QUEBEC-RESEARCH-L ArchivesArchiver > QUEBEC-RESEARCH > 2003-12 > 1070762665
Subject: Re: [Q-R] Moscow, Canada East abt 1830
Date: Sat, 6 Dec 2003 21:04:27 EST
In a message dated 12/6/03 07:18:52 PM Eastern Standard Time,
> Of course the writer of the original query should try the other suggestions
> but I do believe
> that the above holds the answer to the original query.
That is the version of the story supported by the Commission on Toponymy
(place names) of the Province of Quebec.
La nouvelle ville de Saint-Hyacinthe a été créée le 27 décembre 2001. Elle
est issue du regroupement des municipalités des paroisses de
Notre-Dame-de-Saint-Hyacinthe, de Sainte-Rosalie, de Saint-Hyacinthe-le-Confesseur et de
Saint-Thomas-d'Aquin ainsi que des villes de Saint-Hyacinthe et de Sainte-Rosalie.
The new city of Saint-Hyacinthe was established on 27 December 2001. It was
formed from the regrouping of the municipalities of the parishes of
Notre-Dame-de-Saint-Hyacinthe, Sainte-Rosalie, Saint-Hyacinthe-le-Confesseur and
St-Thomas-d'Aquin as well as the cities of Saint-Hyacinthe and Sainte-Rosalie.
The following text was composed to describe the old city of Saint-Hyacinthe.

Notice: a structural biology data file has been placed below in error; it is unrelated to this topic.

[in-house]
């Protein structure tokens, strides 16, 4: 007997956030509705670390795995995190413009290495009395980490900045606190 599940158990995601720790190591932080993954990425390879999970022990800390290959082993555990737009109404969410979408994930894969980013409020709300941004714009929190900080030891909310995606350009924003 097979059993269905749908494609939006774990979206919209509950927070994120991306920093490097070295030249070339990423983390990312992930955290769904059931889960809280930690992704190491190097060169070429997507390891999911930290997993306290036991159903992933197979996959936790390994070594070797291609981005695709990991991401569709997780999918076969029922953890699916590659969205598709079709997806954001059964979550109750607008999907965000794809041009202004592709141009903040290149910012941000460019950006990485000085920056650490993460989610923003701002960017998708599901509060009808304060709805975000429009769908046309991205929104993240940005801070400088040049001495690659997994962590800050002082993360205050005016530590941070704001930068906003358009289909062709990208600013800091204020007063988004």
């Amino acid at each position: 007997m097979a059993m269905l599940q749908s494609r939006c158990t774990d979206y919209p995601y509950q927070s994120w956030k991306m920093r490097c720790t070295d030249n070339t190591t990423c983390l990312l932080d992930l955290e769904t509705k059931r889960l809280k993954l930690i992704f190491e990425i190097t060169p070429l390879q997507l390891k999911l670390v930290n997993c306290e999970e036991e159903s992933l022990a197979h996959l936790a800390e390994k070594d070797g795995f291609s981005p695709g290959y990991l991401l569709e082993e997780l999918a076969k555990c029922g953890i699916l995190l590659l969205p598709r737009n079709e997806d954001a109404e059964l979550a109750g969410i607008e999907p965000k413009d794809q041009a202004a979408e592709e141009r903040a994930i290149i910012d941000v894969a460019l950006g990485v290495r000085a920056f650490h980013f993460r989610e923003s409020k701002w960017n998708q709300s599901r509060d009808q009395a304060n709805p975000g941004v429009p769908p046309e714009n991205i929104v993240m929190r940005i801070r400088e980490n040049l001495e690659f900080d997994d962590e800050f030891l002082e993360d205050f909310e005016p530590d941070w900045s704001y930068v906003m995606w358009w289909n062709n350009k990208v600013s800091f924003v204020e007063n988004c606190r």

Located in the heart of the Maskoutains MRC in Montregie, the city of
Saint-Hyacinthe occupies a piece of land shaped like a boot, its leg inserted between
Saint-Marie-Madeleine, in the west, and Notre-Dame-de-Saint-Hyacinthe, in the
east, 30 km north of Granby and 64 km east of Montreal. The Yamaska river,
which flows through the city center, formerly marked the border between
Grand-Maska (down river) and Petit-Maska (up river), site of the future city of
Saint-Hyacinthe. The history of Maska begins with a concession of land to
Francois-Pierre Rigaud de Vaudreuil, in 1748, of the Seignory of Maska or Masca, a word
derived from the Algonkin iamaskaw, which means "place of the reeds". In
1753, the Seignory became the property of Jacques-Hyacinthe-Simon Delorme dit
Lapointe, who gave the place its new name. Delorme was the engineer of the
platforms and caissons of the Royal Artillery. Populated since 1757, the region
would include the parish of Saint-Hyacinthe (le Confesseur) established in 1853,
although the first church was erected in 1780. Later stagesof the evolution
of the place include the foundation of the municipality of Saint-Hyacinthe
established as a village in 1849, and as a city the following year; the
foundation of the village-municipalities of Saint-Joseph in 1898, and of Douville in
1947, which became cities in 1968 and 1967, respectively, as well as La
Providence (village 1899, city 1969). All of these cities were merged in 1976 to form
the present city of Saint-Hyacinthe.
Fr. Owen Taggart